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Usman Khawaja’s request to use dove sticker denied; Michael Holding lashes out at ICC

Srinagar: ICC has once again denied Australia batter Usman Khawaja’s request to use a symbol to highlight awareness of the humanitarian crisis in Gaza.

Usman Khawaja who was reprimanded for using black armband in Perth Test and earlier was forced to not to wear shoes with “All Lives Matter” slogan had now requested ICC to allow him use dove and an olive branch on his bat and shoes during the Boxing Day Test. However, the request has once again been denied.

Meanwhile West Indies legend Michael Holding has lashed out at ICC for hyprocrisy and has come out in support of Usman Khawaja.

In an interview with The Weekend Australian, Holding remarked: “I have been following the Khawaja fiasco and I cannot say I’m surprised by the ICC’s stance.”

“If it had been most other organisations that showed some semblance of consistency with their attitude and behaviour on issues I could claim surprise, but not them. Once again, they show their hypocrisy and lack of moral standing as an organisation.”

“The ICC regulations say re messaging ‘approval shall not be granted for messages which relate to political, religious or racial activities or causes’,” said Holding. “So how the f*** people were allowed to take the knee for BLM and stumps were covered with LGBTQ colours?”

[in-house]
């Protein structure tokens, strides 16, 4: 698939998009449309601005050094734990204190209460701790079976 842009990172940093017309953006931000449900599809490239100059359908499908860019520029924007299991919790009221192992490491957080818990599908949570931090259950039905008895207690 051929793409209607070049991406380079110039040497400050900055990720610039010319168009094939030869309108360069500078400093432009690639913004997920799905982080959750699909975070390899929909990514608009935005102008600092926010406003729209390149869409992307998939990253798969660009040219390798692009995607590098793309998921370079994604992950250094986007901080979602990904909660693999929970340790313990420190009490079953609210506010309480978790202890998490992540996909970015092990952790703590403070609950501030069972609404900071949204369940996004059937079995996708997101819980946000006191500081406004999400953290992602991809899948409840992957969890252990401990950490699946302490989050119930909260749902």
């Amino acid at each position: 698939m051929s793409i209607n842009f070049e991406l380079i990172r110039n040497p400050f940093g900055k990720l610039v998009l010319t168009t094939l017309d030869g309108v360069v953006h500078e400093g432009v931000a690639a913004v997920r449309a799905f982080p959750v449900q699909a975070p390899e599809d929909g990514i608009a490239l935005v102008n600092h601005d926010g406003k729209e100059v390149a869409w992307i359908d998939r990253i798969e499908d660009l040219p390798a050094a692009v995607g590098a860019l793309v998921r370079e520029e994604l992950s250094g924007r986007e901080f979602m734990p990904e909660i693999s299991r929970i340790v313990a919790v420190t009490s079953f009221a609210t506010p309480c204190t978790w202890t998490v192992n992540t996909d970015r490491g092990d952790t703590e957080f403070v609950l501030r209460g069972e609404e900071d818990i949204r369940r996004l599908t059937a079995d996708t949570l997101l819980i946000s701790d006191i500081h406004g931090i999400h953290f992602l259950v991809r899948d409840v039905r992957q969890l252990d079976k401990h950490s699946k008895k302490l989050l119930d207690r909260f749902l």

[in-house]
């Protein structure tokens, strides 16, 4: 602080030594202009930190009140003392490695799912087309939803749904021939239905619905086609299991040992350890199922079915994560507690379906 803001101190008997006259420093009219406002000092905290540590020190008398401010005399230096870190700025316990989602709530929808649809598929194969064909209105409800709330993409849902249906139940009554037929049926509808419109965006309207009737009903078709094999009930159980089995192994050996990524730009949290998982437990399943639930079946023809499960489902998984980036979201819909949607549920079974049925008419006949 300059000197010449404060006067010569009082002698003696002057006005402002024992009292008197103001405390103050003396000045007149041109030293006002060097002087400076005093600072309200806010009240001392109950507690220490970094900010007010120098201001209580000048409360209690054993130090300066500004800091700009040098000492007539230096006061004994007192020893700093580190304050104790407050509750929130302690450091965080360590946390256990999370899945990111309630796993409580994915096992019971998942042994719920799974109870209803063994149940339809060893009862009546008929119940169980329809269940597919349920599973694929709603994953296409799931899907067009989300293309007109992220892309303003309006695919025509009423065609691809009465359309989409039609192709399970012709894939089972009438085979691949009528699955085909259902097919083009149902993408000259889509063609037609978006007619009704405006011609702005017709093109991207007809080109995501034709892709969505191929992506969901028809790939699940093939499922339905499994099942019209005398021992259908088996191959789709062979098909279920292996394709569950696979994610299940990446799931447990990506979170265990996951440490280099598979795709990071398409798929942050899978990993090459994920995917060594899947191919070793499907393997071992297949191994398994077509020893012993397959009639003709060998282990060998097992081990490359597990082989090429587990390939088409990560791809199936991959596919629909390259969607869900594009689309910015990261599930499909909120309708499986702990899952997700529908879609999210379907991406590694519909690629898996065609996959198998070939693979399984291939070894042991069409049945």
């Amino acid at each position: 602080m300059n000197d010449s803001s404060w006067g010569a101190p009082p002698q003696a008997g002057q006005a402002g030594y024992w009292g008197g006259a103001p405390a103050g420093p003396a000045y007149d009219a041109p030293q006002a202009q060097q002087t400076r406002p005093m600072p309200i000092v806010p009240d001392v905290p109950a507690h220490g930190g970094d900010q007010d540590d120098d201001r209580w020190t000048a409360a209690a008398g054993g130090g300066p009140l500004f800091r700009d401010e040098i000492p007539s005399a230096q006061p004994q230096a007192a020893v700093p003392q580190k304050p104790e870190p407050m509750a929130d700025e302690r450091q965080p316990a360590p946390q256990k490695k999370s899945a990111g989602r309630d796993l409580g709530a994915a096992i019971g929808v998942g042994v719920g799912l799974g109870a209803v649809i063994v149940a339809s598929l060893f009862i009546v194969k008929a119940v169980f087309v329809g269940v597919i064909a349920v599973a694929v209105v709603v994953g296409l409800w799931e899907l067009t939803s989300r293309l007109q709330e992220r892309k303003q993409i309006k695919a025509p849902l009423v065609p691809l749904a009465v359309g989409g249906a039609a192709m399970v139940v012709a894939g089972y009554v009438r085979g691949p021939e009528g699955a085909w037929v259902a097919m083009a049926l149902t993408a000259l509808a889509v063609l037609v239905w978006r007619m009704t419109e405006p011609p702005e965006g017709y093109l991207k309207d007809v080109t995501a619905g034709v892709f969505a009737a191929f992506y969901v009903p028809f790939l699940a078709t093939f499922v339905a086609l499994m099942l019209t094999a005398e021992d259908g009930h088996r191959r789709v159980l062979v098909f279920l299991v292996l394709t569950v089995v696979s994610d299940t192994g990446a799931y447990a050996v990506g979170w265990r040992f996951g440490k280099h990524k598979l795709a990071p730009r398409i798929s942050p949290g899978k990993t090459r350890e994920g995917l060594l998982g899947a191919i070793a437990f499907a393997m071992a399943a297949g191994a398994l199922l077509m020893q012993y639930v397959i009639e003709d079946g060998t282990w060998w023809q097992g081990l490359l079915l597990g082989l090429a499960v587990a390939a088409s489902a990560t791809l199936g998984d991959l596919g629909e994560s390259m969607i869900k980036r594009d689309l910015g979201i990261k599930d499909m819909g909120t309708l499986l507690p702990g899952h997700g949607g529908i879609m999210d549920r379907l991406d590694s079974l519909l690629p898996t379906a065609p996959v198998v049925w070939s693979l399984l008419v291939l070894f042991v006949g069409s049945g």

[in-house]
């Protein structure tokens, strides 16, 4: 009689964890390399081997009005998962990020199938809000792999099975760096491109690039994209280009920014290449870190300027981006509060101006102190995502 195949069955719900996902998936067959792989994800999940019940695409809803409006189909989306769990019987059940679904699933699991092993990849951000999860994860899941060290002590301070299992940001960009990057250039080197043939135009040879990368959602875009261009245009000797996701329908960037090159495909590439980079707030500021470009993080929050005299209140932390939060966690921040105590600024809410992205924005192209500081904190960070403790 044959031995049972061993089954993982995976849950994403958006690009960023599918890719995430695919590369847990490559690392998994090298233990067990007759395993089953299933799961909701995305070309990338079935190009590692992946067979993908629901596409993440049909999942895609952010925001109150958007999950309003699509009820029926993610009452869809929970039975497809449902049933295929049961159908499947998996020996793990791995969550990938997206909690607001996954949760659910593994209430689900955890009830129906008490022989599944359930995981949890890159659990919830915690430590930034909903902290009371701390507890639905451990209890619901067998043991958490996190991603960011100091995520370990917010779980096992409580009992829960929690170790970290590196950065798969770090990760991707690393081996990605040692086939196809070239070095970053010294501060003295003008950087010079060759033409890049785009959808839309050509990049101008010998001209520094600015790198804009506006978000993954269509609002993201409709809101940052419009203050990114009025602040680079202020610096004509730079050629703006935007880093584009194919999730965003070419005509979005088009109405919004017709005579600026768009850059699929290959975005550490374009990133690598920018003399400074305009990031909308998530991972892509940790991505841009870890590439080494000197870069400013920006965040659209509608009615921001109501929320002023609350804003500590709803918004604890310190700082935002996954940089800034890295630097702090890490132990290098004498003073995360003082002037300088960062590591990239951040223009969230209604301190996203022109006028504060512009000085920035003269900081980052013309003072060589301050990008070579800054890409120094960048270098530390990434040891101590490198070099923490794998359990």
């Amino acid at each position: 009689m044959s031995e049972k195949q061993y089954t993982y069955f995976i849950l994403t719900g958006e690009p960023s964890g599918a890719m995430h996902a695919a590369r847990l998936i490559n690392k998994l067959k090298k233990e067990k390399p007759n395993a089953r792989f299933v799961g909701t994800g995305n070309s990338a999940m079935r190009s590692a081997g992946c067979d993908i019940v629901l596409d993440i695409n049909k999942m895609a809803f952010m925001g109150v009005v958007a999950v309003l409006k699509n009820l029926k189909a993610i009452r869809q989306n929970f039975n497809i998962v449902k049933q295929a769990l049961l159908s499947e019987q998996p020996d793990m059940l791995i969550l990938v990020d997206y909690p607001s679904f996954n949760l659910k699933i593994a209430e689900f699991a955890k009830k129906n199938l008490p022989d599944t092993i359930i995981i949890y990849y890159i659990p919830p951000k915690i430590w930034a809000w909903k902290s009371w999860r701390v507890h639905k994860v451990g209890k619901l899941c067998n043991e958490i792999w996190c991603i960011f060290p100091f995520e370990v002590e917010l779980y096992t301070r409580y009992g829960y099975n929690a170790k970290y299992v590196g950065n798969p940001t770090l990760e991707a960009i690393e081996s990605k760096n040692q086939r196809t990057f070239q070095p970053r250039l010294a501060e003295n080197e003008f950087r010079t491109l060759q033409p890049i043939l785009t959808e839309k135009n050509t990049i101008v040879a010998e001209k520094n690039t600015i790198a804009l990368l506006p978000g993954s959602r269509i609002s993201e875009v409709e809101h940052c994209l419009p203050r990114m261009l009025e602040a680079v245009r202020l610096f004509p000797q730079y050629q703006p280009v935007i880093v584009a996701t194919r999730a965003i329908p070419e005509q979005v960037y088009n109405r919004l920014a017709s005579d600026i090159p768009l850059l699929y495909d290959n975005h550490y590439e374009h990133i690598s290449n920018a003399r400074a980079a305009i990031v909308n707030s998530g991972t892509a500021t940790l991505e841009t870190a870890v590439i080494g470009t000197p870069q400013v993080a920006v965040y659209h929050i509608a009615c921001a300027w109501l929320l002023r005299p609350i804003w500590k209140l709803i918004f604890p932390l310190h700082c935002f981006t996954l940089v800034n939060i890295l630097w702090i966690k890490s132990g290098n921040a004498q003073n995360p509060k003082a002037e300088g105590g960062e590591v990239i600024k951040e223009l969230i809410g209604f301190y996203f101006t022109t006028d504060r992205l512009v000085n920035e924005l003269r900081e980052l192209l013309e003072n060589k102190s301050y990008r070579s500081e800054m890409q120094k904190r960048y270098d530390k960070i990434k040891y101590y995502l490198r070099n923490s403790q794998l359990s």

Speaking on Friday ahead of the second Test of the series in Sydney, Khawaja also questioned whether the ICC were enforcing their regulations consistently.

“They asked me on day two [in Perth] what it [the armband] was for and told them it was for a personal bereavement,” said Khawaja. “I never ever stated it was for anything else. The shoes were a different matter, I’m happy to say that. The armband makes no sense to me. I followed all the regulations, past precedents, guys that put stickers on their bats, names on their shoes, done all sorts of things in the past without ICC approval and never been reprimanded.”

“I respect the ICC and the rules and regulations they have. I will be asking them and contesting whether they make it fair and equitable for everyone and they have consistency in how they officiate. That consistency hasn’t been done yet. I was very open and honest with that. I’ll deal with that with the ICC.”


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